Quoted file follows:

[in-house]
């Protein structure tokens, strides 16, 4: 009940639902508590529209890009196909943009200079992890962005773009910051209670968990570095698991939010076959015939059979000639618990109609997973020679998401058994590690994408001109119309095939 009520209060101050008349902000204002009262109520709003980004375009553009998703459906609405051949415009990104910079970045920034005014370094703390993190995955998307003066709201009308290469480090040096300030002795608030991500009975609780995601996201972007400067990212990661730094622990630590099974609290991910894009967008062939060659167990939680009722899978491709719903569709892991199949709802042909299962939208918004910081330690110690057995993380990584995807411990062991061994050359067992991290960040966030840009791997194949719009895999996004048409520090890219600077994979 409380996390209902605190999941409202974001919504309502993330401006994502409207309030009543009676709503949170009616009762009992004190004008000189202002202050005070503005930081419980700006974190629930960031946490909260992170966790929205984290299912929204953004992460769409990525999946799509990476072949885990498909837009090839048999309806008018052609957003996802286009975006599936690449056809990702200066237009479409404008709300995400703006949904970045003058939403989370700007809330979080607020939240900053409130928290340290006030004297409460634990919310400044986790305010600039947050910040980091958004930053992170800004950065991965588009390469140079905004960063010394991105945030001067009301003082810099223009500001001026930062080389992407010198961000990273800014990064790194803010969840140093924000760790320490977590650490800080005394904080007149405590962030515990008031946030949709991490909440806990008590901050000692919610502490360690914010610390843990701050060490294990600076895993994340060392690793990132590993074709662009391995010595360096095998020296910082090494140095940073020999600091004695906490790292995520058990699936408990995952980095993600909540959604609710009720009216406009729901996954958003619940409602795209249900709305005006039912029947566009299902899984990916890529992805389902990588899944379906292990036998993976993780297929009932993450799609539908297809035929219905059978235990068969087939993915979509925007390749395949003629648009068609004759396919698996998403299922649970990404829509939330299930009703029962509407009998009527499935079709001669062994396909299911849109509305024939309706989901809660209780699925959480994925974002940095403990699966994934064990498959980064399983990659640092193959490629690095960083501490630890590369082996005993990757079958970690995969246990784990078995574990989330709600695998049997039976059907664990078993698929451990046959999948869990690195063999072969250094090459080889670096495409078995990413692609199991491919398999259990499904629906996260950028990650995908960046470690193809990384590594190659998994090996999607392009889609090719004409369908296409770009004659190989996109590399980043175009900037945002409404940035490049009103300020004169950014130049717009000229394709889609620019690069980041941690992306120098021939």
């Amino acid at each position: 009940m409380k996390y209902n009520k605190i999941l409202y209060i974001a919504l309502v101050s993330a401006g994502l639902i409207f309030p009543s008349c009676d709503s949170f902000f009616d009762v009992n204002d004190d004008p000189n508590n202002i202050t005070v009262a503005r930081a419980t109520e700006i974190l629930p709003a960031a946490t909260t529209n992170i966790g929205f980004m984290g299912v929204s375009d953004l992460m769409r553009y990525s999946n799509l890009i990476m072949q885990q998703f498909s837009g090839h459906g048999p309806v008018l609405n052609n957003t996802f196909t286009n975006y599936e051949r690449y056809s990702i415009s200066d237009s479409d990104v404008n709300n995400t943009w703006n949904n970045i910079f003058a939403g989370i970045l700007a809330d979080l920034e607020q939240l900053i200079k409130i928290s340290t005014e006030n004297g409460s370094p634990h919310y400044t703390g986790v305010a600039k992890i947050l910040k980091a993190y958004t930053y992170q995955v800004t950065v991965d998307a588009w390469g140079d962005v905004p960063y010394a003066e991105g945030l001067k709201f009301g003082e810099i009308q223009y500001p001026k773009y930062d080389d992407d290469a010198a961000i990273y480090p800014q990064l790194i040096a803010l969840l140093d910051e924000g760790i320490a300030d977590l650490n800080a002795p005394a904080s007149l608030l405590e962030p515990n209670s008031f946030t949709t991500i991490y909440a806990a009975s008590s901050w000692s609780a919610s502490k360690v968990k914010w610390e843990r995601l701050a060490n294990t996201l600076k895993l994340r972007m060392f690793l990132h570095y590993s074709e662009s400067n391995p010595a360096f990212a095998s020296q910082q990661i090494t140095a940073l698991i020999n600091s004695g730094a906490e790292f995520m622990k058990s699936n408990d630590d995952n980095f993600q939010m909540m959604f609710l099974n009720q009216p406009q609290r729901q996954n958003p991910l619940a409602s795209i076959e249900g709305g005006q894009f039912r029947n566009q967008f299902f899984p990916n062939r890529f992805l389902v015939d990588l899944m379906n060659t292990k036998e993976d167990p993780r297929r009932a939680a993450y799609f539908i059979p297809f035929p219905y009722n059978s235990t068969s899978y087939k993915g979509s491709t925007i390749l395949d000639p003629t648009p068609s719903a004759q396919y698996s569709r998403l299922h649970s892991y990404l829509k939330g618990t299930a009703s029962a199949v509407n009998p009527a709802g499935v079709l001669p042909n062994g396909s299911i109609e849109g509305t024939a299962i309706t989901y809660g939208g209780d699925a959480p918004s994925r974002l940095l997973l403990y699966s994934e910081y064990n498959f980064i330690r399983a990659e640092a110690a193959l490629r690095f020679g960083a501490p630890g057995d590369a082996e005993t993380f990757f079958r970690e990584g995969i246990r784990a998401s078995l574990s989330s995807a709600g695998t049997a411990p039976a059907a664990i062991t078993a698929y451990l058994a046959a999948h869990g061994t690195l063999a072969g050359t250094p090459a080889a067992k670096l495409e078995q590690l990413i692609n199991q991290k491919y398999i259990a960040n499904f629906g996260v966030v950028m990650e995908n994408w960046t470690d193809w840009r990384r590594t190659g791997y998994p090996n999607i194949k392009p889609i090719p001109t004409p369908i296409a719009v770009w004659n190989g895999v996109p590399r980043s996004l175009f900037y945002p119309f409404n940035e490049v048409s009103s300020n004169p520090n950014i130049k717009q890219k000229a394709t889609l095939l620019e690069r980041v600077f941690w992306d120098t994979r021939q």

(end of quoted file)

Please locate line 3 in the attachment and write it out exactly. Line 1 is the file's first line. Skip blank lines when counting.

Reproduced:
């Amino acid at each position: 009940m409380k996390y209902n009520k605190i999941l409202y209060i974001a919504l309502v101050s993330a401006g994502l639902i409207f309030p009543s008349c009676d709503s949170f902000f009616d009762v009992n204002d004190d004008p000189n508590n202002i202050t005070v009262a503005r930081a419980t109520e700006i974190l629930p709003a960031a946490t909260t529209n992170i966790g929205f980004m984290g299912v929204s375009d953004l992460m769409r553009y990525s999946n799509l890009i990476m072949q885990q998703f498909s837009g090839h459906g048999p309806v008018l609405n052609n957003t996802f196909t286009n975006y599936e051949r690449y056809s990702i415009s200066d237009s479409d990104v404008n709300n995400t943009w703006n949904n970045i910079f003058a939403g989370i970045l700007a809330d979080l920034e607020q939240l900053i200079k409130i928290s340290t005014e006030n004297g409460s370094p634990h919310y400044t703390g986790v305010a600039k992890i947050l910040k980091a993190y958004t930053y992170q995955v800004t950065v991965d998307a588009w390469g140079d962005v905004p960063y010394a003066e991105g945030l001067k709201f009301g003082e810099i009308q223009y500001p001026k773009y930062d080389d992407d290469a010198a961000i990273y480090p800014q990064l790194i040096a803010l969840l140093d910051e924000g760790i320490a300030d977590l650490n800080a002795p005394a904080s007149l608030l405590e962030p515990n209670s008031f946030t949709t991500i991490y909440a806990a009975s008590s901050w000692s609780a919610s502490k360690v968990k914010w610390e843990r995601l701050a060490n294990t996201l600076k895993l994340r972007m060392f690793l990132h570095y590993s074709e662009s400067n391995p010595a360096f990212a095998s020296q910082q990661i090494t140095a940073l698991i020999n600091s004695g730094a906490e790292f995520m622990k058990s699936n408990d630590d995952n980095f993600q939010m909540m959604f609710l099974n009720q009216p406009q609290r729901q996954n958003p991910l619940a409602s795209i076959e249900g709305g005006q894009f039912r029947n566009q967008f299902f899984p990916n062939r890529f992805l389902v015939d990588l899944m379906n060659t292990k036998e993976d167990p993780r297929r009932a939680a993450y799609f539908i059979p297809f035929p219905y009722n059978s235990t068969s899978y087939k993915g979509s491709t925007i390749l395949d000639p003629t648009p068609s719903a004759q396919y698996s569709r998403l299922h649970s892991y990404l829509k939330g618990t299930a009703s029962a199949v509407n009998p009527a709802g499935v079709l001669p042909n062994g396909s299911i109609e849109g509305t024939a299962i309706t989901y809660g939208g209780d699925a959480p918004s994925r974002l940095l997973l403990y699966s994934e910081y064990n498959f980064i330690r399983a990659e640092a110690a193959l490629r690095f020679g960083a501490p630890g057995d590369a082996e005993t993380f990757f079958r970690e990584g995969i246990r784990a998401s078995l574990s989330s995807a709600g695998t049997a411990p039976a059907a664990i062991t078993a698929y451990l058994a046959a999948h869990g061994t690195l063999a072969g050359t250094p090459a080889a067992k670096l495409e078995q590690l990413i692609n199991q991290k491919y398999i259990a960040n499904f629906g996260v966030v950028m990650e995908n994408w960046t470690d193809w840009r990384r590594t190659g791997y998994p090996n999607i194949k392009p889609i090719p001109t004409p369908i296409a719009v770009w004659n190989g895999v996109p590399r980043s996004l175009f900037y945002p119309f409404n940035e490049v048409s009103s300020n004169p520090n950014i130049k717009q890219k000229a394709t889609l095939l620019e690069r980041v600077f941690w992306d120098t994979r021939q």